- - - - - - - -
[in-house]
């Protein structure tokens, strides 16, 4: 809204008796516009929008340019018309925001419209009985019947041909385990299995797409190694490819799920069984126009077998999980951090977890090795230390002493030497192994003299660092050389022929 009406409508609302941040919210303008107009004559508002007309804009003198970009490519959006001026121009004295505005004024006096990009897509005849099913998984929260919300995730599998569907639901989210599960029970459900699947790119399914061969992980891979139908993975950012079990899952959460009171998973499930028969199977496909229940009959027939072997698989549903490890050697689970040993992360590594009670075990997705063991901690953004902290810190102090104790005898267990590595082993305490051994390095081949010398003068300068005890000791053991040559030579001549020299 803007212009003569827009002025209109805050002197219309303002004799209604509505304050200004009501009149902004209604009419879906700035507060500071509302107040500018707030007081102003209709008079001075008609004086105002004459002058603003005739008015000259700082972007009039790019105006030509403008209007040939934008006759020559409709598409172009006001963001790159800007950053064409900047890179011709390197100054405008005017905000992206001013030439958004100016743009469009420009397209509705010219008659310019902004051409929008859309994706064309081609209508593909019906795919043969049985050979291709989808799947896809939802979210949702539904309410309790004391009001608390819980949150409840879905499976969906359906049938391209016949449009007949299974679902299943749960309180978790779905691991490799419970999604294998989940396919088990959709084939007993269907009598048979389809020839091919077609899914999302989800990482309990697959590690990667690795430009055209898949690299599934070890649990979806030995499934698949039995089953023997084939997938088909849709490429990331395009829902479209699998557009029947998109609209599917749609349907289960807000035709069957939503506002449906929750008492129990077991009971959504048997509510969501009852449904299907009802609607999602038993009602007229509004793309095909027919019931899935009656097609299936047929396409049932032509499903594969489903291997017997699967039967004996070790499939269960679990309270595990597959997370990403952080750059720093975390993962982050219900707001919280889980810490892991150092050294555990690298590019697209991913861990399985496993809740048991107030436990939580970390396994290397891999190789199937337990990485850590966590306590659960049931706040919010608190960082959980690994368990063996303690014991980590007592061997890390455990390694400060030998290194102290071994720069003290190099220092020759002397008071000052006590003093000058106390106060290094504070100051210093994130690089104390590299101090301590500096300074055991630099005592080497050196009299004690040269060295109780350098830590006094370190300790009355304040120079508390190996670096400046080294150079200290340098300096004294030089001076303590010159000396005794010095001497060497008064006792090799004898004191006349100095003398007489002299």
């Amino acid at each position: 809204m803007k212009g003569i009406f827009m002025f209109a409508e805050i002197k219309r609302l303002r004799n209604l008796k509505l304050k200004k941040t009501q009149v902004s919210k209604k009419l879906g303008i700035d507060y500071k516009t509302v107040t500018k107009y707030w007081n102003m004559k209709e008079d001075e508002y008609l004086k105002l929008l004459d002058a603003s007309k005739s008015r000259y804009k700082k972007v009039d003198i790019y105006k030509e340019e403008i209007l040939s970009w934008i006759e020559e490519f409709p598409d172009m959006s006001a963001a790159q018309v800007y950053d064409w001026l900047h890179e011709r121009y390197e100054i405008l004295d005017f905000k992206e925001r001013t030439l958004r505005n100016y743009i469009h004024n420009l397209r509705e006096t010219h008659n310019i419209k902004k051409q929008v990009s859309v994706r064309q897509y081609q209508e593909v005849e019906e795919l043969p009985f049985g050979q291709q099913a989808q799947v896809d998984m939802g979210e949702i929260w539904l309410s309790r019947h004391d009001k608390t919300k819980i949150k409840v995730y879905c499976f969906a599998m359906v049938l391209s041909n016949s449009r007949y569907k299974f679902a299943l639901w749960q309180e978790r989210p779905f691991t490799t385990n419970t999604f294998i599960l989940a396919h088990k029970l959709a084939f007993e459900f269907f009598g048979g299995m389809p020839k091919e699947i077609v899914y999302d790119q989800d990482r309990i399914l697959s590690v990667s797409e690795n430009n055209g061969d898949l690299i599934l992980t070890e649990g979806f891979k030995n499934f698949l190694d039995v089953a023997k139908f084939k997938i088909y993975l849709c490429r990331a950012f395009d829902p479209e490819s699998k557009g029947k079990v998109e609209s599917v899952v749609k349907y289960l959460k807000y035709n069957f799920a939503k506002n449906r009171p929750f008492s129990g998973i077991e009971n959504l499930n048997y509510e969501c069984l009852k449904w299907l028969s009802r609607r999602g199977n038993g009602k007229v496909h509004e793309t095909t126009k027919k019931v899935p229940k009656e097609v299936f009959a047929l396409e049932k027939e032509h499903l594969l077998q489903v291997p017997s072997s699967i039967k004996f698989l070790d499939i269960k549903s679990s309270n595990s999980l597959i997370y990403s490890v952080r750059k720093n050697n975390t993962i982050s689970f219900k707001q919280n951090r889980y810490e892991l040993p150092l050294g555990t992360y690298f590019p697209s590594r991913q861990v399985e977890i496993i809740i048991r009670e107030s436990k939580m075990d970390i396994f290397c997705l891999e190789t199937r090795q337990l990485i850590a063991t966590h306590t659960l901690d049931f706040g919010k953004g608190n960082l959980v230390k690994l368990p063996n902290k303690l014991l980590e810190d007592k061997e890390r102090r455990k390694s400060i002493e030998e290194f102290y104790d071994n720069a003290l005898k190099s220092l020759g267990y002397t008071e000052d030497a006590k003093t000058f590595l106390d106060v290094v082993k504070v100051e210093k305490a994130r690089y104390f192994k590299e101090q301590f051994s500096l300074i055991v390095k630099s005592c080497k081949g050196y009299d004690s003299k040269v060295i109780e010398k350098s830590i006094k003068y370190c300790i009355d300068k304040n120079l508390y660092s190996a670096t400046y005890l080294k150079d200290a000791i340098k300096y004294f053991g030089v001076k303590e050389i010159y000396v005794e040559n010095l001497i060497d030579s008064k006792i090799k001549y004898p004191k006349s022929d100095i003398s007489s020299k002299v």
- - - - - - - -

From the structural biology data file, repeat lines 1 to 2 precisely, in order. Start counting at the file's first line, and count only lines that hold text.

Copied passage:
[in-house]
């Protein structure tokens, strides 16, 4: 809204008796516009929008340019018309925001419209009985019947041909385990299995797409190694490819799920069984126009077998999980951090977890090795230390002493030497192994003299660092050389022929 009406409508609302941040919210303008107009004559508002007309804009003198970009490519959006001026121009004295505005004024006096990009897509005849099913998984929260919300995730599998569907639901989210599960029970459900699947790119399914061969992980891979139908993975950012079990899952959460009171998973499930028969199977496909229940009959027939072997698989549903490890050697689970040993992360590594009670075990997705063991901690953004902290810190102090104790005898267990590595082993305490051994390095081949010398003068300068005890000791053991040559030579001549020299 803007212009003569827009002025209109805050002197219309303002004799209604509505304050200004009501009149902004209604009419879906700035507060500071509302107040500018707030007081102003209709008079001075008609004086105002004459002058603003005739008015000259700082972007009039790019105006030509403008209007040939934008006759020559409709598409172009006001963001790159800007950053064409900047890179011709390197100054405008005017905000992206001013030439958004100016743009469009420009397209509705010219008659310019902004051409929008859309994706064309081609209508593909019906795919043969049985050979291709989808799947896809939802979210949702539904309410309790004391009001608390819980949150409840879905499976969906359906049938391209016949449009007949299974679902299943749960309180978790779905691991490799419970999604294998989940396919088990959709084939007993269907009598048979389809020839091919077609899914999302989800990482309990697959590690990667690795430009055209898949690299599934070890649990979806030995499934698949039995089953023997084939997938088909849709490429990331395009829902479209699998557009029947998109609209599917749609349907289960807000035709069957939503506002449906929750008492129990077991009971959504048997509510969501009852449904299907009802609607999602038993009602007229509004793309095909027919019931899935009656097609299936047929396409049932032509499903594969489903291997017997699967039967004996070790499939269960679990309270595990597959997370990403952080750059720093975390993962982050219900707001919280889980810490892991150092050294555990690298590019697209991913861990399985496993809740048991107030436990939580970390396994290397891999190789199937337990990485850590966590306590659960049931706040919010608190960082959980690994368990063996303690014991980590007592061997890390455990390694400060030998290194102290071994720069003290190099220092020759002397008071000052006590003093000058106390106060290094504070100051210093994130690089104390590299101090301590500096300074055991630099005592080497050196009299004690040269060295109780350098830590006094370190300790009355304040120079508390190996670096400046080294150079200290340098300096004294030089001076303590010159000396005794010095001497060497008064006792090799004898004191006349100095003398007489002299």